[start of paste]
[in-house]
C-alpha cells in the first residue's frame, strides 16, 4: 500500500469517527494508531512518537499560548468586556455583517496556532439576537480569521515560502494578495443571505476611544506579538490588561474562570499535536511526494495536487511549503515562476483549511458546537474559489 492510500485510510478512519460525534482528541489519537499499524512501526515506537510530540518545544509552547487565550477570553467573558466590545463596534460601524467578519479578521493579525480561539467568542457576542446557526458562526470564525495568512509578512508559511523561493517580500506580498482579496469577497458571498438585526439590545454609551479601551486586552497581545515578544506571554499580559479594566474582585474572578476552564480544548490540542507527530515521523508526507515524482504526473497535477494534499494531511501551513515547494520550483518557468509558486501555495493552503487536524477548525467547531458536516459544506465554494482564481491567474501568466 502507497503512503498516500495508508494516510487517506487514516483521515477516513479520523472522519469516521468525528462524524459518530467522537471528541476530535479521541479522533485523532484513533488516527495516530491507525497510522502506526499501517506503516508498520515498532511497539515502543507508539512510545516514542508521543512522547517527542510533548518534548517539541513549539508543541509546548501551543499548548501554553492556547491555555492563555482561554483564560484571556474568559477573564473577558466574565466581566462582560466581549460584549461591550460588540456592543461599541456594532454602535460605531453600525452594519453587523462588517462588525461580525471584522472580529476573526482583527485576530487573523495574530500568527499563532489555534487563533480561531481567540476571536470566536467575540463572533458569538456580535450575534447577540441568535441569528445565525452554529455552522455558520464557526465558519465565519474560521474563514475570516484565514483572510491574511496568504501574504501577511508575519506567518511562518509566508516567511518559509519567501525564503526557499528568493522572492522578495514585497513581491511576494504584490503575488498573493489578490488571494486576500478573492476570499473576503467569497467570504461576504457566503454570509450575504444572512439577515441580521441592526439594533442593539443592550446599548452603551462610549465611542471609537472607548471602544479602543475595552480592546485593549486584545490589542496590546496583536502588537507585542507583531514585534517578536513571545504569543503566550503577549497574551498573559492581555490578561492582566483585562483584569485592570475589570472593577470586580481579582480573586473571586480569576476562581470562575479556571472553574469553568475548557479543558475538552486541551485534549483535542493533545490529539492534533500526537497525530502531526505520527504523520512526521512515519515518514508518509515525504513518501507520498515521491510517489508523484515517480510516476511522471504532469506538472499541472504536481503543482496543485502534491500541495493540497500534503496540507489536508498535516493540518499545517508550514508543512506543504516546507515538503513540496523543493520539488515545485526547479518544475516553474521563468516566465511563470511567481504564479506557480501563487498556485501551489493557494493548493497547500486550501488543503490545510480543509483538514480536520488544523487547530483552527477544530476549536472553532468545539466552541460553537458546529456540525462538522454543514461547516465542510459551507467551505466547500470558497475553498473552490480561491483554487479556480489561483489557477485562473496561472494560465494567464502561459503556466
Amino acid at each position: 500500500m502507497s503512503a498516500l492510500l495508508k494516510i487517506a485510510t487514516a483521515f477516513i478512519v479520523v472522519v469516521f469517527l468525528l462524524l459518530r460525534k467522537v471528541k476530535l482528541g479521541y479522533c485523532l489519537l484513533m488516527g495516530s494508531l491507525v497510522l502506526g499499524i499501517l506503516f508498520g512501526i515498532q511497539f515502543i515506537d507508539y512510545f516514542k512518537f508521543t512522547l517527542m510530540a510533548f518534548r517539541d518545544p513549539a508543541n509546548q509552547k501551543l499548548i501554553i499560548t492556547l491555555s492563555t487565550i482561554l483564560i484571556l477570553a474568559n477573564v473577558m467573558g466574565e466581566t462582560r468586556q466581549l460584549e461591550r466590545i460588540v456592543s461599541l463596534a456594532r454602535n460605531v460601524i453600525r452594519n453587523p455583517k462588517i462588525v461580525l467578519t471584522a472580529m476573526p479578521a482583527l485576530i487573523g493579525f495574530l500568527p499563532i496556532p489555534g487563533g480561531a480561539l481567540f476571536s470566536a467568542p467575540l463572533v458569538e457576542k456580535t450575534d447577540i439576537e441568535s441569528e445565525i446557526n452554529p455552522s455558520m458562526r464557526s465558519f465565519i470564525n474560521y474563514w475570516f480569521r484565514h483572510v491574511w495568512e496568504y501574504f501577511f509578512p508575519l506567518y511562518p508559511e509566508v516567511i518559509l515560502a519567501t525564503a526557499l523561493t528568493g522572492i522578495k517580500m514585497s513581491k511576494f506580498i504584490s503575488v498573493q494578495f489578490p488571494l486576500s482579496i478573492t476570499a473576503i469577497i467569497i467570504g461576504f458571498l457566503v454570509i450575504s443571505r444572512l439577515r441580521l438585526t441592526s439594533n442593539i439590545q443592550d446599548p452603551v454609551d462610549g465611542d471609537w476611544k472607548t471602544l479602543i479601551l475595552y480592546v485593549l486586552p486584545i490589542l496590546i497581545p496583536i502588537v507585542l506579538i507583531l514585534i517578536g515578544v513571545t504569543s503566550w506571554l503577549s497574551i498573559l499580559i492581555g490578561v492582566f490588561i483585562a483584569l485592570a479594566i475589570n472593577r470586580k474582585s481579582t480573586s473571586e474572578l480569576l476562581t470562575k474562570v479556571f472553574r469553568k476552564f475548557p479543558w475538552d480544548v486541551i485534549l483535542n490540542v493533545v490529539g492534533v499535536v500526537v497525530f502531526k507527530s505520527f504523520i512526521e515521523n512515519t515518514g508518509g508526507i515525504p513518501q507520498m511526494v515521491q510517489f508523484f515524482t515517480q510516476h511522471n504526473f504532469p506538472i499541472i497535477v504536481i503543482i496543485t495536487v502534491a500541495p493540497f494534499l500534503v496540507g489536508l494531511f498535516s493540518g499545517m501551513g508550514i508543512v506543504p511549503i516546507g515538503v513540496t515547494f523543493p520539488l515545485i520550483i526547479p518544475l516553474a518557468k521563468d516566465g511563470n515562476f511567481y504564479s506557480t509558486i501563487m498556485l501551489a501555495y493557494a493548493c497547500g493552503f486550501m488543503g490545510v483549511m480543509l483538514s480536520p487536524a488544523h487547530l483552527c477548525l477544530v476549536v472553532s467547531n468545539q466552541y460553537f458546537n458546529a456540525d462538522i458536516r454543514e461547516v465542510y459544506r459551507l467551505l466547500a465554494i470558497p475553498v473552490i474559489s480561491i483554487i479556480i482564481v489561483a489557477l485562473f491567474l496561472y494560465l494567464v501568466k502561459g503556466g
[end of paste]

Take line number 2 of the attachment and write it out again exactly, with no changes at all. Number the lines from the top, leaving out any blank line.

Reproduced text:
C-alpha cells in the first residue's frame, strides 16, 4: 500500500469517527494508531512518537499560548468586556455583517496556532439576537480569521515560502494578495443571505476611544506579538490588561474562570499535536511526494495536487511549503515562476483549511458546537474559489 492510500485510510478512519460525534482528541489519537499499524512501526515506537510530540518545544509552547487565550477570553467573558466590545463596534460601524467578519479578521493579525480561539467568542457576542446557526458562526470564525495568512509578512508559511523561493517580500506580498482579496469577497458571498438585526439590545454609551479601551486586552497581545515578544506571554499580559479594566474582585474572578476552564480544548490540542507527530515521523508526507515524482504526473497535477494534499494531511501551513515547494520550483518557468509558486501555495493552503487536524477548525467547531458536516459544506465554494482564481491567474501568466 502507497503512503498516500495508508494516510487517506487514516483521515477516513479520523472522519469516521468525528462524524459518530467522537471528541476530535479521541479522533485523532484513533488516527495516530491507525497510522502506526499501517506503516508498520515498532511497539515502543507508539512510545516514542508521543512522547517527542510533548518534548517539541513549539508543541509546548501551543499548548501554553492556547491555555492563555482561554483564560484571556474568559477573564473577558466574565466581566462582560466581549460584549461591550460588540456592543461599541456594532454602535460605531453600525452594519453587523462588517462588525461580525471584522472580529476573526482583527485576530487573523495574530500568527499563532489555534487563533480561531481567540476571536470566536467575540463572533458569538456580535450575534447577540441568535441569528445565525452554529455552522455558520464557526465558519465565519474560521474563514475570516484565514483572510491574511496568504501574504501577511508575519506567518511562518509566508516567511518559509519567501525564503526557499528568493522572492522578495514585497513581491511576494504584490503575488498573493489578490488571494486576500478573492476570499473576503467569497467570504461576504457566503454570509450575504444572512439577515441580521441592526439594533442593539443592550446599548452603551462610549465611542471609537472607548471602544479602543475595552480592546485593549486584545490589542496590546496583536502588537507585542507583531514585534517578536513571545504569543503566550503577549497574551498573559492581555490578561492582566483585562483584569485592570475589570472593577470586580481579582480573586473571586480569576476562581470562575479556571472553574469553568475548557479543558475538552486541551485534549483535542493533545490529539492534533500526537497525530502531526505520527504523520512526521512515519515518514508518509515525504513518501507520498515521491510517489508523484515517480510516476511522471504532469506538472499541472504536481503543482496543485502534491500541495493540497500534503496540507489536508498535516493540518499545517508550514508543512506543504516546507515538503513540496523543493520539488515545485526547479518544475516553474521563468516566465511563470511567481504564479506557480501563487498556485501551489493557494493548493497547500486550501488543503490545510480543509483538514480536520488544523487547530483552527477544530476549536472553532468545539466552541460553537458546529456540525462538522454543514461547516465542510459551507467551505466547500470558497475553498473552490480561491483554487479556480489561483489557477485562473496561472494560465494567464502561459503556466